NB Could be worded “As part of our routine checking and quaility assurance processes, I have looked again at your award and have decided that we must now request further information regarding your income….” i.e. implication an error has been made but that, as an organisation, you are acting competently.


    [quote:d5474a7e19]My problem is I still cannot come up with a form of wording that does not shout out the decision was made by an idiot.[/quote:d5474a7e19]

    How about “the decision was made by an idiot”.

    OK so that may not help much but something along the lines of the fact that the original decision was incorrect and cannot be defended, however even though a decision was made, wrong though it may be, the test is that could a person reasonably be expected to realise that there was an overpayment and in these circumstances…..

    Sometimes it is better to draw their fire and admit the mistake and then swiflty move on to the resolution.


    I always like “not consistent” in situations like this.

    I.E the claimant is not telling a lie, his memory of events is “not consistent” with our records etc.

    In this case the revision decision was “not consistent” with the information held on this claim.


    Or paraphrase that genius British diplomat: “We are seriously unrelaxed in regard to the integrity of the authority’s decision of…”

    Clive Hayward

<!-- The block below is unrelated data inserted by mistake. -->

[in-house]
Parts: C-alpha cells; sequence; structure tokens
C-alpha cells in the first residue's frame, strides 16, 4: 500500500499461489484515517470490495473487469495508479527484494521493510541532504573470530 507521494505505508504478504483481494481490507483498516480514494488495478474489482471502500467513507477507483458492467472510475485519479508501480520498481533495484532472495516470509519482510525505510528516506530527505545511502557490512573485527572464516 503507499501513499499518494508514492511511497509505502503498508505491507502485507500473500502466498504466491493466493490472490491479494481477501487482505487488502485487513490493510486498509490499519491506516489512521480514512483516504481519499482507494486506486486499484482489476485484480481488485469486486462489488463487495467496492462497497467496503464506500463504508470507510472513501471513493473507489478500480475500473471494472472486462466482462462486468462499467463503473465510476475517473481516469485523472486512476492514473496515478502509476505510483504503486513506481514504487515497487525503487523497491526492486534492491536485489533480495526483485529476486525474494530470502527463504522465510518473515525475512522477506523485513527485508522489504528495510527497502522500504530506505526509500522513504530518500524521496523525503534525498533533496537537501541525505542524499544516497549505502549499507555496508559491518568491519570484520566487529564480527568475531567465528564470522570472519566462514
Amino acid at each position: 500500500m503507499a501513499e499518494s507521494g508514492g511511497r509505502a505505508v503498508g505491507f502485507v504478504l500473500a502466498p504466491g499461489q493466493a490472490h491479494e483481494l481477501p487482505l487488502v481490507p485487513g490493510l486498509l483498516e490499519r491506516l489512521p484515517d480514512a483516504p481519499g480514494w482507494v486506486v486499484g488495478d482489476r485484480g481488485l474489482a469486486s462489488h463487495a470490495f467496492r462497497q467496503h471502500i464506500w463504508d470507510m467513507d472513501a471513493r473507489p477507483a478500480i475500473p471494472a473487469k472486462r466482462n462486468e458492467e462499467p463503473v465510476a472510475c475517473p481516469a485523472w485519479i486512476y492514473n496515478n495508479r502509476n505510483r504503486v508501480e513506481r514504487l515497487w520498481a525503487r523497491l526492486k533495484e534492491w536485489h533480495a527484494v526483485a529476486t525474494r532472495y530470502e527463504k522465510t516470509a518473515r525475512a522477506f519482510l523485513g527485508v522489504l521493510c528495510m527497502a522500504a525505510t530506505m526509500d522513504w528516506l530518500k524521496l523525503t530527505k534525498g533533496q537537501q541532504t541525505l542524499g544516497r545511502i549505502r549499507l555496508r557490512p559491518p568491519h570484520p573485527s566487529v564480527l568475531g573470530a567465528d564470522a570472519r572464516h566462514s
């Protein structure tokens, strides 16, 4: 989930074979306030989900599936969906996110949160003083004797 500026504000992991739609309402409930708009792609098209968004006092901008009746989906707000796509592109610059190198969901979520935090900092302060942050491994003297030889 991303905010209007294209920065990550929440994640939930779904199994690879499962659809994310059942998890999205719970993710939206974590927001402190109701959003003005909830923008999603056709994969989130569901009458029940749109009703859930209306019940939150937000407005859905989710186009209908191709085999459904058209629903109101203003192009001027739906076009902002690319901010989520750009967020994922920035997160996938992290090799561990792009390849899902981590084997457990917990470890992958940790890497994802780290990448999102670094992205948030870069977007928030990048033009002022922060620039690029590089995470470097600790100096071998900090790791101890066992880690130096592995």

“Without prejudice to any other decisions or actions of the Authority with which you may be dissatisfied, I have reconsidered our decision of (date) and it is clear to me that revision of that decision is necessary because it contained a serious error as to a material fact. It is clear to me that your income was not nil. I am satisifed that it is reasonable to infer that your income was in fact too high to qualify for any benefit. Accordingly, and with deep regret, I have to inform you that……..

    I am sorry to have to send what will, I know, be a disappointing decision. I am sure however that you will agree that it is important to make the correct decision based on the evidence”.

    Followed by his appeal rights?


    Merry Christmas everyone.



    Thanks for that, cannot pretend to like it as much as Phil or Andy_I’s but it does fit the bill perfectly (other than the deep regret bit!).

    All others: I know you have doubts about the strength of the evidence but I promise you there is no doubt. My first thought (until I went back over the historic file) was that the claimant was a reporter looking to expose L.A. inefficiency. I still cannot believe that what was submitted was a serious attempt to claim benefit and suspect the claimant was as surprised as I was shocked by the fact that an award had been made.